5. Adopting the standard procedure for this type of application, the Statis made the application without notice to the State. On 28 February 2014 the Statis were granted permission to enforce the Award by order of Burton J.

  6. Again adopting the standard procedure, Burton J ordered that the State might apply within 21 days of service to set aside his order and that the Award was not to be enforced until the end of that period or until an application made by the State within that period had been finally disposed of.

  7. Exercising its entitlement, the State applied to set the order aside. In amended form the application by the State to set aside the order of Burton J alleged that the Award had been obtained by fraud. I directed on 27 June 2017 that the State's claim that (in summary) the Award was obtained by fraud should proceed to trial as if commenced under Part 7 of the Civil Procedure Rules (the ``CPR'').

  8. I did so for reasons given in a judgment dated 6 June 2017 [2017] EWHC (Comm) 1348; [2017] 2 Lloyd's Rep 201, after two days of argument. I had found that there was prima facie evidence of fraud (as there described), and of fraud (again as there described) by the Statis on the arbitral tribunal, and that there was the necessary strength of prima facie case that the alleged fraud would have made a difference to the tribunal. I was also satisfied that the State did not have access before the Award to the evidence of the alleged fraud on which it now sought to rely, and that the evidence of the alleged fraud could not with reasonable diligence have been discovered before the Award. I held that the interests of justice required the examination that a trial will allow.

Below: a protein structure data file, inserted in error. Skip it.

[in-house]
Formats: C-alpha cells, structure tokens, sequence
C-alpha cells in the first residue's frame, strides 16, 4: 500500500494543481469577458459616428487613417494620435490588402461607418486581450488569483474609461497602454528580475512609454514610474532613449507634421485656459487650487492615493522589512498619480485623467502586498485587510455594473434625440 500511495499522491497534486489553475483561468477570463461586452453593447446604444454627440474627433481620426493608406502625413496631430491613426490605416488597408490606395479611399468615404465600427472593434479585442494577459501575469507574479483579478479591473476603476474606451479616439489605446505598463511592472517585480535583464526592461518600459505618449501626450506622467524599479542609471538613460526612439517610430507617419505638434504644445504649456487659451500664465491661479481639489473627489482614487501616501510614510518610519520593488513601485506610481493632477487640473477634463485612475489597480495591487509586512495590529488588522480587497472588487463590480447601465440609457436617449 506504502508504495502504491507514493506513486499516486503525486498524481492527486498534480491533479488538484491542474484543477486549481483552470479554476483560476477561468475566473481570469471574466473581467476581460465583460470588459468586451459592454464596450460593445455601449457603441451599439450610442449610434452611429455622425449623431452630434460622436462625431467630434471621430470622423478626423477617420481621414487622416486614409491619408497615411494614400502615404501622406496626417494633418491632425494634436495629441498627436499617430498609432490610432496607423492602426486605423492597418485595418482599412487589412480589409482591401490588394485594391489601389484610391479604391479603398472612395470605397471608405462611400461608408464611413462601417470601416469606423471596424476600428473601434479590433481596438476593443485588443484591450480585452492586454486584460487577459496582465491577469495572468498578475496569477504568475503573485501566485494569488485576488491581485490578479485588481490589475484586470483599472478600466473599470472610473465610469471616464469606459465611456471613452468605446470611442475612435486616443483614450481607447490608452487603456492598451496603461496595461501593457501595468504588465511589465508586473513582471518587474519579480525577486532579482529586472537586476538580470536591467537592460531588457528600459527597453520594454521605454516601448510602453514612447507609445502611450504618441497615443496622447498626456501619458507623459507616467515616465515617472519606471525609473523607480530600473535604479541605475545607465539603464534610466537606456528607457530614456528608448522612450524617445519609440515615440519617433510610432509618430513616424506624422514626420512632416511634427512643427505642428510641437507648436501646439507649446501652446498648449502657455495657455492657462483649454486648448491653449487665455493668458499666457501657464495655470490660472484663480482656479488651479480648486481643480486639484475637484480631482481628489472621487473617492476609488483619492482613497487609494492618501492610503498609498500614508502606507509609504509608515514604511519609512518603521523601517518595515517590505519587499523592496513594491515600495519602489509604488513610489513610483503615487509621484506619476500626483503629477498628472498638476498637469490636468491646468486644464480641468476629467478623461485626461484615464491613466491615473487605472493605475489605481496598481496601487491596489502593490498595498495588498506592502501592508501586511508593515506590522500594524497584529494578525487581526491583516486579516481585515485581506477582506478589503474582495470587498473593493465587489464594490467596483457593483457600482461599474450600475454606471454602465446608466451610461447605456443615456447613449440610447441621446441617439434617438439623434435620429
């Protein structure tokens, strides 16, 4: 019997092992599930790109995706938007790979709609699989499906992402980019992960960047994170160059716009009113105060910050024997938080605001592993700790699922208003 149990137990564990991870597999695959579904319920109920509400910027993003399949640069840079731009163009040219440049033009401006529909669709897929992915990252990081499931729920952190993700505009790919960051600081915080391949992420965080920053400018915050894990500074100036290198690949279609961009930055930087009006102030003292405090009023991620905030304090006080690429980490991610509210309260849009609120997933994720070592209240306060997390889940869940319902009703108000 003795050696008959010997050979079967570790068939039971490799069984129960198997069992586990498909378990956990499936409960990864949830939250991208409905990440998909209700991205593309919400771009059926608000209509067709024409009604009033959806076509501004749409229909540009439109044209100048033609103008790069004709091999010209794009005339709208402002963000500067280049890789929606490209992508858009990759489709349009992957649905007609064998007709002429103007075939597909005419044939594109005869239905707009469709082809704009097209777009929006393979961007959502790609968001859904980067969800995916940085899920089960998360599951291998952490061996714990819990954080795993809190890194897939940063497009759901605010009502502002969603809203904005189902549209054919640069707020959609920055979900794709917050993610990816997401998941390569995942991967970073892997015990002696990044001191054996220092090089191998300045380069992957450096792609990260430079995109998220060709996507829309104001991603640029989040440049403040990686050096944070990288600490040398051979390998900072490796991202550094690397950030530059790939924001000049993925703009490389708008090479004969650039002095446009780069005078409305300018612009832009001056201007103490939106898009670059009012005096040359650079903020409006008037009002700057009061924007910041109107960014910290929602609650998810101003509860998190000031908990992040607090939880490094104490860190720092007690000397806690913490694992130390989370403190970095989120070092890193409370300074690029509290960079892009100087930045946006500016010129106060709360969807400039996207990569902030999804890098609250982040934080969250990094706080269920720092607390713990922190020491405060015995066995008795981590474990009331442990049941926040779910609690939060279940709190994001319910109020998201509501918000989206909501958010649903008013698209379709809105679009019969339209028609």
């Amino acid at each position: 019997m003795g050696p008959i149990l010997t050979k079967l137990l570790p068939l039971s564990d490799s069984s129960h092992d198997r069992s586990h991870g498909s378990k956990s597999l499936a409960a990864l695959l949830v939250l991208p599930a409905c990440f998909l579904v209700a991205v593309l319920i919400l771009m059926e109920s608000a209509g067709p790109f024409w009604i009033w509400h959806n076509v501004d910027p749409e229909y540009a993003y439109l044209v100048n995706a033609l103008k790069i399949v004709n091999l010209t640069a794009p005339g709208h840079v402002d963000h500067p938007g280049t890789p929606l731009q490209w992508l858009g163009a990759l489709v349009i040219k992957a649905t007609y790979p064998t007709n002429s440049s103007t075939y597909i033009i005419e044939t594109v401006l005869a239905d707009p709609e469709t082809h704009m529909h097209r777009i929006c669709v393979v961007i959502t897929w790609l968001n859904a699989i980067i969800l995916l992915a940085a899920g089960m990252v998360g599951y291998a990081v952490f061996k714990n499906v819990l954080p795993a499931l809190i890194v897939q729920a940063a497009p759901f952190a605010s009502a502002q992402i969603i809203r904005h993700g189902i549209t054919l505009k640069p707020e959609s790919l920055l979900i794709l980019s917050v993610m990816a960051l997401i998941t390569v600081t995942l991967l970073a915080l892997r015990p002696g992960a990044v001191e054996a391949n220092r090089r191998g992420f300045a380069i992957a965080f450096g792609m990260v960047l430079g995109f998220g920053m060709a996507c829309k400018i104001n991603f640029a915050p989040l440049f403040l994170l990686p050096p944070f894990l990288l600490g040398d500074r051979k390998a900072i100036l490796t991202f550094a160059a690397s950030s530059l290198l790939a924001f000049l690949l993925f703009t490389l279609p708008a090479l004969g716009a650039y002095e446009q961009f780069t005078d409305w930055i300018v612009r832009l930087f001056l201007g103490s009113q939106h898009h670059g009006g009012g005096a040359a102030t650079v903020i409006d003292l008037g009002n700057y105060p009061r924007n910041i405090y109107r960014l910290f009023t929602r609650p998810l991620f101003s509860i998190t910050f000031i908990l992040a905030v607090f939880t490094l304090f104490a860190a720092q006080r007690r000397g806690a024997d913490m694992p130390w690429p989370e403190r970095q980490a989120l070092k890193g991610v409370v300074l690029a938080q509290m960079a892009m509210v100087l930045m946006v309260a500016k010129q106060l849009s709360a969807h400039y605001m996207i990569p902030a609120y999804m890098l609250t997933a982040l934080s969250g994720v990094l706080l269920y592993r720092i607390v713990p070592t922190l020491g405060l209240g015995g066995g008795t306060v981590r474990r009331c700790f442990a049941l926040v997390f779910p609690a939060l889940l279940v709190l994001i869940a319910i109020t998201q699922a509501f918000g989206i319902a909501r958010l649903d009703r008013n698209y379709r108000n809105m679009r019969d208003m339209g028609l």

9. In circumstances that I will examine in this judgment, the Statis no longer wish to proceed to a final determination. They have used the procedure under the CPR for discontinuing a claim, serving a notice of discontinuance.

  10. The State on the other hand wishes to proceed to a final determination on the merits. The State contends that matters have reached the stage where it has its own claim for declarations. Alternatively the State contends that the Court's power to set aside the notice of discontinuance should be used so that the question of enforceability in this jurisdiction is heard and decided on the Statis' claim for permission to enforce the Award and to enter judgment.